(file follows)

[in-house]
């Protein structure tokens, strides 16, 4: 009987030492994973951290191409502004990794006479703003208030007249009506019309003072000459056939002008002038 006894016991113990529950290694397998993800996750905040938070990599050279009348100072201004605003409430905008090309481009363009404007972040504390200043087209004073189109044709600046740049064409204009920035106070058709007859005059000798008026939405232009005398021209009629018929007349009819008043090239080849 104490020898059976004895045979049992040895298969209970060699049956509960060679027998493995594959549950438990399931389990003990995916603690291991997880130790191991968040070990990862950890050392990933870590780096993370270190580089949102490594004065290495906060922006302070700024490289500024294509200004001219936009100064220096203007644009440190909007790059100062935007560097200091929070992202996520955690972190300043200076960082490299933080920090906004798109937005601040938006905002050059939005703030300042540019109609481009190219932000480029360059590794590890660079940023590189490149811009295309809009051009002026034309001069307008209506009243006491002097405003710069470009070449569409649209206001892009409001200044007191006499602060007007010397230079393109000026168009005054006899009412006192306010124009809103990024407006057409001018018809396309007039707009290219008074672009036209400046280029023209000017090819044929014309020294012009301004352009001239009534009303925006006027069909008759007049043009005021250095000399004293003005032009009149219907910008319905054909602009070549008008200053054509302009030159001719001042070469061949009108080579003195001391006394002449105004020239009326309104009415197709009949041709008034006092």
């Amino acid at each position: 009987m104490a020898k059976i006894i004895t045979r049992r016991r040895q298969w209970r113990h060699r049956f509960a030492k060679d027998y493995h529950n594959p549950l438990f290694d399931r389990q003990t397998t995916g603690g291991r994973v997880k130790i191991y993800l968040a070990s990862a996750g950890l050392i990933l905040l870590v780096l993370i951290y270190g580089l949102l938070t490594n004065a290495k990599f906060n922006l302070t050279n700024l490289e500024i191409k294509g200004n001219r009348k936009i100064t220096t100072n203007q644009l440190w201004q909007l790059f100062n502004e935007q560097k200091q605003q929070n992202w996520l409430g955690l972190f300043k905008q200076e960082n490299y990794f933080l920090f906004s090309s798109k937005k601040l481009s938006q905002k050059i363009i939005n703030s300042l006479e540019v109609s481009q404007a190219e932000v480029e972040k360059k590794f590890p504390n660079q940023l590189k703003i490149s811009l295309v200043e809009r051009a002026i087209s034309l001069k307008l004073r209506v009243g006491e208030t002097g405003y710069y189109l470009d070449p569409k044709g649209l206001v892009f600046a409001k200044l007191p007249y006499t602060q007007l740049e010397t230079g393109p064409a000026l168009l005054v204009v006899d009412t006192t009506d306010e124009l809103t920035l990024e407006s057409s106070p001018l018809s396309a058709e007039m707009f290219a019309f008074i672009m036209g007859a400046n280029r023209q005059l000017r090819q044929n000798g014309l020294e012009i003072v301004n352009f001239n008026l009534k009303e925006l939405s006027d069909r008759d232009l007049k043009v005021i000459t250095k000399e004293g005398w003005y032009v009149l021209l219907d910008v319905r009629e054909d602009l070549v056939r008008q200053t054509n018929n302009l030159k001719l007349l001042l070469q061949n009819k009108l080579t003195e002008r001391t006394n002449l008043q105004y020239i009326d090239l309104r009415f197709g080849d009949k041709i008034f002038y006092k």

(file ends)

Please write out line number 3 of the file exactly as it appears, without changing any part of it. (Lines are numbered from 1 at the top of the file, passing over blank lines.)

């Amino acid at each position: 009987m104490a020898k059976i006894i004895t045979r049992r016991r040895q298969w209970r113990h060699r049956f509960a030492k060679d027998y493995h529950n594959p549950l438990f290694d399931r389990q003990t397998t995916g603690g291991r994973v997880k130790i191991y993800l968040a070990s990862a996750g950890l050392i990933l905040l870590v780096l993370i951290y270190g580089l949102l938070t490594n004065a290495k990599f906060n922006l302070t050279n700024l490289e500024i191409k294509g200004n001219r009348k936009i100064t220096t100072n203007q644009l440190w201004q909007l790059f100062n502004e935007q560097k200091q605003q929070n992202w996520l409430g955690l972190f300043k905008q200076e960082n490299y990794f933080l920090f906004s090309s798109k937005k601040l481009s938006q905002k050059i363009i939005n703030s300042l006479e540019v109609s481009q404007a190219e932000v480029e972040k360059k590794f590890p504390n660079q940023l590189k703003i490149s811009l295309v200043e809009r051009a002026i087209s034309l001069k307008l004073r209506v009243g006491e208030t002097g405003y710069y189109l470009d070449p569409k044709g649209l206001v892009f600046a409001k200044l007191p007249y006499t602060q007007l740049e010397t230079g393109p064409a000026l168009l005054v204009v006899d009412t006192t009506d306010e124009l809103t920035l990024e407006s057409s106070p001018l018809s396309a058709e007039m707009f290219a019309f008074i672009m036209g007859a400046n280029r023209q005059l000017r090819q044929n000798g014309l020294e012009i003072v301004n352009f001239n008026l009534k009303e925006l939405s006027d069909r008759d232009l007049k043009v005021i000459t250095k000399e004293g005398w003005y032009v009149l021209l219907d910008v319905r009629e054909d602009l070549v056939r008008q200053t054509n018929n302009l030159k001719l007349l001042l070469q061949n009819k009108l080579t003195e002008r001391t006394n002449l008043q105004y020239i009326d090239l309104r009415f197709g080849d009949k041709i008034f002038y006092k």